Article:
Now what? – So you’ve written a masterpiece. Now what? Try reading Submitting Poetry to Magazines and Journals or go straight to my List of 24 Australian Journals and Magazines that Accept Poetry.
4 thoughts on “How to Improve Your Poetry and Get Published”
The publishing world is tough, fast, and competitive. The internet has expanded poetry’s readership and writership; this is a good thing, but with so many other voices, it can be hard to know where to submit your poetry to add your voice to the conversation. You may encounter one rejection, five rejections, or fifty rejections before you find a home for your poem. Don’t let this deter you.
Absolutely agree, Duci! It can be so hard to continue when you keep receiving rejections but the only people who get published are the ones who persevere and keep learning to hone their craft. I have digital drawers filled with rejection emails!!
I found this very helpful. The one thing im looking for is “writing poetry for almost novices” Ive read Natalie Goldberg “writing down the bones” and would like to see more guidance books. 🙂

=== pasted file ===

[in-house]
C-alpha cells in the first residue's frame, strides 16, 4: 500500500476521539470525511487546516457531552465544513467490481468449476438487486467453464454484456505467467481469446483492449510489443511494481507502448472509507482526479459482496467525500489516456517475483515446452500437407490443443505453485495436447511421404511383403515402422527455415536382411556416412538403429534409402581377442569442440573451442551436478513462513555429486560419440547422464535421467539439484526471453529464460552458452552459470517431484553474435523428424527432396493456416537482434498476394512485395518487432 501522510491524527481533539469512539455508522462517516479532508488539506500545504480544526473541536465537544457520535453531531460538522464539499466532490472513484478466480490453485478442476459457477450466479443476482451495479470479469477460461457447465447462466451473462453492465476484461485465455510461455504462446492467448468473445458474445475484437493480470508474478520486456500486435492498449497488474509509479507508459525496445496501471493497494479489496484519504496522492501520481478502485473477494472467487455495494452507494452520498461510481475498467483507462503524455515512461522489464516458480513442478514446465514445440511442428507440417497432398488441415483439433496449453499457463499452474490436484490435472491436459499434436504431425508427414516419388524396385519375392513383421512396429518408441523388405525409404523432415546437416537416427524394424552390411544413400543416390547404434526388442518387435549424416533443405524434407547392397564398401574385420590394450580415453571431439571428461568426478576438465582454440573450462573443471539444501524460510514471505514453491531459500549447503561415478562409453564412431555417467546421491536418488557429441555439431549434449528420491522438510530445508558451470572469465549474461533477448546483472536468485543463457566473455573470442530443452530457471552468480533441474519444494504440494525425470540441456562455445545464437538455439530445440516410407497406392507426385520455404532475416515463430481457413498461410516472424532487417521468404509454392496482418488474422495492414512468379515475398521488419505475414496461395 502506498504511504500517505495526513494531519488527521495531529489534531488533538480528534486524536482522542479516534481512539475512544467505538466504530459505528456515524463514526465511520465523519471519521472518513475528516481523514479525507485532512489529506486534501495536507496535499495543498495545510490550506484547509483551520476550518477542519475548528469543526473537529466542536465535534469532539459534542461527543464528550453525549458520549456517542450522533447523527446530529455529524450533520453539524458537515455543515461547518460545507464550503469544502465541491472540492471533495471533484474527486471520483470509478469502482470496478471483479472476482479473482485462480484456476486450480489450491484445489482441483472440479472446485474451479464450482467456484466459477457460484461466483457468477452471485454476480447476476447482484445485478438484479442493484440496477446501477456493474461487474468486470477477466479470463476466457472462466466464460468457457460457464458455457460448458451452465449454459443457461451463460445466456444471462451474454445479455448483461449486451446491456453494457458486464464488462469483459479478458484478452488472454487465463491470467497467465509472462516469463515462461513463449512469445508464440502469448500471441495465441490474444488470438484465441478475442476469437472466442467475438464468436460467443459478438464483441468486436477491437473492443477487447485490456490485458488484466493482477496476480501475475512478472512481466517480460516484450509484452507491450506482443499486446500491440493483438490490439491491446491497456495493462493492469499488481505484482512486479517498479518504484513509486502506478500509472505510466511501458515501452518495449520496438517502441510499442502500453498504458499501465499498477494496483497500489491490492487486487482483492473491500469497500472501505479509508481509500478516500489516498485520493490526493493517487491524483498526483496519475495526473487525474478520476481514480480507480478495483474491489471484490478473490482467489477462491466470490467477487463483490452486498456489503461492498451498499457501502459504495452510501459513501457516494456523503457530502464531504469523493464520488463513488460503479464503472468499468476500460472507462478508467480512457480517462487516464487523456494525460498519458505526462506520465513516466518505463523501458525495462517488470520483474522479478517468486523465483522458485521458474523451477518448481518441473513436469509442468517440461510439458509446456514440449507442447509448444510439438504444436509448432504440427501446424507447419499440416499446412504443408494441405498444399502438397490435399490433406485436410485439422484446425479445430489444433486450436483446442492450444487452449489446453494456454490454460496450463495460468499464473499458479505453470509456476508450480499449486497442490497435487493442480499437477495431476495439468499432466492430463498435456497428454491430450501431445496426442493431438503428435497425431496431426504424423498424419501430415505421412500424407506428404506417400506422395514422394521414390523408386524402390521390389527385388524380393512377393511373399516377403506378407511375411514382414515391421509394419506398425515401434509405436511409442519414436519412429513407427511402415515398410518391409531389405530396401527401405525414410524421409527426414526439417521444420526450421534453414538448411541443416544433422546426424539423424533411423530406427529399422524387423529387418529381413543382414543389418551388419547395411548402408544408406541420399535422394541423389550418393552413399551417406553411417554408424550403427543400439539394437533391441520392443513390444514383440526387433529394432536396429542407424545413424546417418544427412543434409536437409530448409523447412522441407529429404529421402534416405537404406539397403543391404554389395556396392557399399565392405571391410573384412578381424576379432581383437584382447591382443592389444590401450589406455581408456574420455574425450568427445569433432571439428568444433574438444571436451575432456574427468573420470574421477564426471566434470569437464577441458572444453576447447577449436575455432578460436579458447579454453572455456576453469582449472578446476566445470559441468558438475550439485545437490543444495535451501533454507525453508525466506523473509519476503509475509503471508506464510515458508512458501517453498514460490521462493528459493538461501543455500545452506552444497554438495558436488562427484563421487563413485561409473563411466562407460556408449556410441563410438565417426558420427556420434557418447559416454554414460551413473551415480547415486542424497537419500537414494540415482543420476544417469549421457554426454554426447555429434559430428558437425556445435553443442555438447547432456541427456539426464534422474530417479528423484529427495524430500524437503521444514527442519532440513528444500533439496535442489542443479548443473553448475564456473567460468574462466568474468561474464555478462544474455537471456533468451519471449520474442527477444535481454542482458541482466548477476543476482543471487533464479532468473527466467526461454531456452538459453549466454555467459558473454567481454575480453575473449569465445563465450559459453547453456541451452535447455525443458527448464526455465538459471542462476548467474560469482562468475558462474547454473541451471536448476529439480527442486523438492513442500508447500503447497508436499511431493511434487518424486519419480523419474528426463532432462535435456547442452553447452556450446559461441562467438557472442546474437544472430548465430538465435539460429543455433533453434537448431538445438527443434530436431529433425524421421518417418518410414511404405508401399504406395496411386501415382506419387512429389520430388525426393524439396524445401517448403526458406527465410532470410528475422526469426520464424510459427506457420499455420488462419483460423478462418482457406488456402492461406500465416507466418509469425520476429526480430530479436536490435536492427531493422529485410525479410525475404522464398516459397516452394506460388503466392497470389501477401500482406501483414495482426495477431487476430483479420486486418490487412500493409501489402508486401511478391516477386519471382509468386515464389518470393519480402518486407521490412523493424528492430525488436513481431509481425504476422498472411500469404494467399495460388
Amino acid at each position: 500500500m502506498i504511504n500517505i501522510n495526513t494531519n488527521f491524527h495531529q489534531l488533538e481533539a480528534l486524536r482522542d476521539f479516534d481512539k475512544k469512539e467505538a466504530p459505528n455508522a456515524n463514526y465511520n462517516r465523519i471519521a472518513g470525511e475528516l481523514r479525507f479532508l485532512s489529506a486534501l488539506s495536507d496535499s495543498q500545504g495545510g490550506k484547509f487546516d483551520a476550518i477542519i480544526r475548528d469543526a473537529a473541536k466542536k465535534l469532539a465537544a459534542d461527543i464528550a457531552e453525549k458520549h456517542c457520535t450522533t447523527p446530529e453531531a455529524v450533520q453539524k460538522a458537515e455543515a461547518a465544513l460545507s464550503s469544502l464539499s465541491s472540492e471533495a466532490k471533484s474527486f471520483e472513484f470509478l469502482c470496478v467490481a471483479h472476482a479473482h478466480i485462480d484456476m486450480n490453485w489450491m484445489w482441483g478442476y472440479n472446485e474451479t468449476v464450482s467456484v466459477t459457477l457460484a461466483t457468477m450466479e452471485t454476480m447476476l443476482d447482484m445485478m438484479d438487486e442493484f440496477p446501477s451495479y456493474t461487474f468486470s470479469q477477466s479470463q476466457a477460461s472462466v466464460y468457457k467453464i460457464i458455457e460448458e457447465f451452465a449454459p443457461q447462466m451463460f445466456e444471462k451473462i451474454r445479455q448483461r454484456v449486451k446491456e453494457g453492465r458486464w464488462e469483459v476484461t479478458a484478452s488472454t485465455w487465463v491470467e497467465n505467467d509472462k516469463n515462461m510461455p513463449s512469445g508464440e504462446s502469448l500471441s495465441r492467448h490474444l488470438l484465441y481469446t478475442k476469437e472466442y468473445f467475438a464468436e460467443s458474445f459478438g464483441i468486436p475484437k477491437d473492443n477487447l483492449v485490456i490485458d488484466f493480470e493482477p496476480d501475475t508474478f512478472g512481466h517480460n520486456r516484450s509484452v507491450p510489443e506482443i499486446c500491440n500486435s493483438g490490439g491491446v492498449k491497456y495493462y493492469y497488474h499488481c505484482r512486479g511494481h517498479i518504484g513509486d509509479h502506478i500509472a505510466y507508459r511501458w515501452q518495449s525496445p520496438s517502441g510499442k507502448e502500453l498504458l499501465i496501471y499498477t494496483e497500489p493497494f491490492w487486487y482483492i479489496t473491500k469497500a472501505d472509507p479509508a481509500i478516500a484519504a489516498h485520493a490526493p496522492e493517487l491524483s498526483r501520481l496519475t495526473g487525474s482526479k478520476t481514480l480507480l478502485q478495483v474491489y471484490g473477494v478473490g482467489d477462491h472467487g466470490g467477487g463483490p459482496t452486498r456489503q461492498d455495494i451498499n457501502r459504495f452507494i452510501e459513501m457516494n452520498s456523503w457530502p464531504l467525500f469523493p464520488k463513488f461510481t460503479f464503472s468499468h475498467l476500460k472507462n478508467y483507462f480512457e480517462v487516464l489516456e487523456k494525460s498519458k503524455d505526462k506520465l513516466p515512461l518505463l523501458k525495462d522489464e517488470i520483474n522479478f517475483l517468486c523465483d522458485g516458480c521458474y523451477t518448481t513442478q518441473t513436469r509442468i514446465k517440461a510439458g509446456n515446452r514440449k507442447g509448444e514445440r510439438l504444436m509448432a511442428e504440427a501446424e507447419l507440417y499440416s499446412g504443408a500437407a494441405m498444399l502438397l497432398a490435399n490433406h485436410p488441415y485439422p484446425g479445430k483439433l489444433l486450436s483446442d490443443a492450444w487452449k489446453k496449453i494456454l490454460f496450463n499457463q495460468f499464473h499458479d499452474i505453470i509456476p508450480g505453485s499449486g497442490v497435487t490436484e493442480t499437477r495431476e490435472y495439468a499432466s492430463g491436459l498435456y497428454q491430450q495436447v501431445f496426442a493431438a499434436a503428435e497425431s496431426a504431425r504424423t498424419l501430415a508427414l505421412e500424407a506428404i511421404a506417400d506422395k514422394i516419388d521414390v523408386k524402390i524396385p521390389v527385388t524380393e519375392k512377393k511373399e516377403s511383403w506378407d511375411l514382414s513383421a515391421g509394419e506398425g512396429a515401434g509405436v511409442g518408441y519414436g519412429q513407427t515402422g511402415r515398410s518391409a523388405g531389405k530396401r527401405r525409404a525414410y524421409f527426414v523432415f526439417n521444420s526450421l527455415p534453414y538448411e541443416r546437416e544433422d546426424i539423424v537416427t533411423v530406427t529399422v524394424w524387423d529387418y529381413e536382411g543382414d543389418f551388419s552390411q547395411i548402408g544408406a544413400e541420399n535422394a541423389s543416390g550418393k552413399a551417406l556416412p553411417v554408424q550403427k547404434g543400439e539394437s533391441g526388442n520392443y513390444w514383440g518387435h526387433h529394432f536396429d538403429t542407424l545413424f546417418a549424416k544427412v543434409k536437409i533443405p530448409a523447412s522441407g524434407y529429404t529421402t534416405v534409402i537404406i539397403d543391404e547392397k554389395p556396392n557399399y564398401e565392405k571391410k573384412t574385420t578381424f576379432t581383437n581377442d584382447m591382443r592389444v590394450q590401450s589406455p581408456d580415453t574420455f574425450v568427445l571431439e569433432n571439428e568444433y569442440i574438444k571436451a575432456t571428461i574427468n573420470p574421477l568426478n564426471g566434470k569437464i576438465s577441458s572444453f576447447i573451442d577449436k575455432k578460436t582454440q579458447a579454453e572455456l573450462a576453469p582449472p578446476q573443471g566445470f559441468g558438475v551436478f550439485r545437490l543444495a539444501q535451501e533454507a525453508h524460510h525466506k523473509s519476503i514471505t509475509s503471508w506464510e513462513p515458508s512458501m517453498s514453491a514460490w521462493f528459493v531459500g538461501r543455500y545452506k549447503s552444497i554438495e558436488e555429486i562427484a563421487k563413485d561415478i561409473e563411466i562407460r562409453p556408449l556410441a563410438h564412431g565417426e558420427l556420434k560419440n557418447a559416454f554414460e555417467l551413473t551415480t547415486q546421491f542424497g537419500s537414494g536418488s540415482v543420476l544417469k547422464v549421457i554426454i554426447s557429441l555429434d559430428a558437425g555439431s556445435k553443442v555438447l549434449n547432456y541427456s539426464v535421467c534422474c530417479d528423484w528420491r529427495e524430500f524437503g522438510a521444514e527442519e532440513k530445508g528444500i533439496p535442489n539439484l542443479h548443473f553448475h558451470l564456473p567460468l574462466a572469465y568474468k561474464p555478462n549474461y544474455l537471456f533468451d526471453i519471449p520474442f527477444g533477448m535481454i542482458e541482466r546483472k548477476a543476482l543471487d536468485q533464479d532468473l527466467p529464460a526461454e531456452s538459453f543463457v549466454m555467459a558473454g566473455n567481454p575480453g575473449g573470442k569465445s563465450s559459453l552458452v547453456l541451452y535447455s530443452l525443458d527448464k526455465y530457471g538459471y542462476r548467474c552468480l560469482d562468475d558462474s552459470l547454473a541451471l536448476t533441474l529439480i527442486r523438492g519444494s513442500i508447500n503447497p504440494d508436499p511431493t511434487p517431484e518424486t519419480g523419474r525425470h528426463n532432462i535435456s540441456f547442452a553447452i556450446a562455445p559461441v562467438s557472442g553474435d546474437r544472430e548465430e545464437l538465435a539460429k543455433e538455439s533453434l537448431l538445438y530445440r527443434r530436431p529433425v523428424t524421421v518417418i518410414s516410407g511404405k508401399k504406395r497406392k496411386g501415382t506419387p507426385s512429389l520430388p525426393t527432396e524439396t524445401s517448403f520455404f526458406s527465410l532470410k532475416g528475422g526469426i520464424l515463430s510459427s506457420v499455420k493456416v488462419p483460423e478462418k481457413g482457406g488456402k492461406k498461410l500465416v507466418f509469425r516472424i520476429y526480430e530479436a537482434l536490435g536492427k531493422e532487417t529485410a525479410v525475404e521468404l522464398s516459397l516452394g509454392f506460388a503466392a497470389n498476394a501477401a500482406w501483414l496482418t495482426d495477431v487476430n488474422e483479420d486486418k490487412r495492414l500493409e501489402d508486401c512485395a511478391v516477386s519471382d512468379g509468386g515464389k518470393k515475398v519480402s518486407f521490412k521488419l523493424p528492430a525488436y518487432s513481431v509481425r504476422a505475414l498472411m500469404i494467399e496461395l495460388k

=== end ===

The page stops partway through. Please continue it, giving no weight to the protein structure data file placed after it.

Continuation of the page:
Thanks Sharon. I must admit that I am probably not the best person to help you with this. I have always preferred reading and analysing poetry rather than using guides. Having said that, I do see the benefits and really enjoyed Stephen Fry’s book “The Ode Less Travelled” – although this is more of a practical guide (with exercises) rather than a motivational book like “Writing Down the Bones”. Other books that I’ve heard people suggest are “In the Palm of Your Hand” by Steve Kowit,”Writing Poems” by Peter Samson, “The Poetry Home Repair Manual” by Ted Kooser, “Writing Poetry from the Inside Out” by Sandford Lyne, and “The Triggering Town” by Richard Hugo. To be honest, there are so many great guides out there that it is probably best if you start by looking at “Goodreads’ Best Books on Writing Poetry” and checking out the book descriptions one by one (which you may have done already :)). I’m sorry if my answer is vague. There are so many guides out there offering everything from motivational advice to the absolute practical, and it is difficult to make a single recommendation. I hope you find what you’re looking for and wish you the best of luck with your writing. Alys